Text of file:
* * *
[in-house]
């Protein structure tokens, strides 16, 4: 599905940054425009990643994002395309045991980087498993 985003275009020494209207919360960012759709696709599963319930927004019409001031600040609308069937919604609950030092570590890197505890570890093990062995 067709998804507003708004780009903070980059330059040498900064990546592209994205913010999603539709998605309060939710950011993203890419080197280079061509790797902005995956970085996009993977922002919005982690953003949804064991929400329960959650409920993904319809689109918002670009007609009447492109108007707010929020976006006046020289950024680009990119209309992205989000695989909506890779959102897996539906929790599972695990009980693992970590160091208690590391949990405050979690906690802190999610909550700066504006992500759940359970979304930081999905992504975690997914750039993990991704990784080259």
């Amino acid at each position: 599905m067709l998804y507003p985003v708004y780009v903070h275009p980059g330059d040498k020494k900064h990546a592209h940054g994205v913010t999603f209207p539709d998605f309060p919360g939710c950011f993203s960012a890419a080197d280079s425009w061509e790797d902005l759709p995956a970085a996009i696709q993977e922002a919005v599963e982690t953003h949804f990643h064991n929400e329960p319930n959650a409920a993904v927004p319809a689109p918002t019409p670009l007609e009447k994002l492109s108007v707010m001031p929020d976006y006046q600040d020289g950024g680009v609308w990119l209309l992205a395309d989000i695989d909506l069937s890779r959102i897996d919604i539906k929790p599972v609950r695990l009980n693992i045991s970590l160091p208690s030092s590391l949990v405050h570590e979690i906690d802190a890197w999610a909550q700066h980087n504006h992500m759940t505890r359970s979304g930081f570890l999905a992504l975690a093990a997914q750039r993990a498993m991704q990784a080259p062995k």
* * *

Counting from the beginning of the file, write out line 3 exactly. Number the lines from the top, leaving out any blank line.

């Amino acid at each position: 599905m067709l998804y507003p985003v708004y780009v903070h275009p980059g330059d040498k020494k900064h990546a592209h940054g994205v913010t999603f209207p539709d998605f309060p919360g939710c950011f993203s960012a890419a080197d280079s425009w061509e790797d902005l759709p995956a970085a996009i696709q993977e922002a919005v599963e982690t953003h949804f990643h064991n929400e329960p319930n959650a409920a993904v927004p319809a689109p918002t019409p670009l007609e009447k994002l492109s108007v707010m001031p929020d976006y006046q600040d020289g950024g680009v609308w990119l209309l992205a395309d989000i695989d909506l069937s890779r959102i897996d919604i539906k929790p599972v609950r695990l009980n693992i045991s970590l160091p208690s030092s590391l949990v405050h570590e979690i906690d802190a890197w999610a909550q700066h980087n504006h992500m759940t505890r359970s979304g930081f570890l999905a992504l975690a093990a997914q750039r993990a498993m991704q990784a080259p062995k």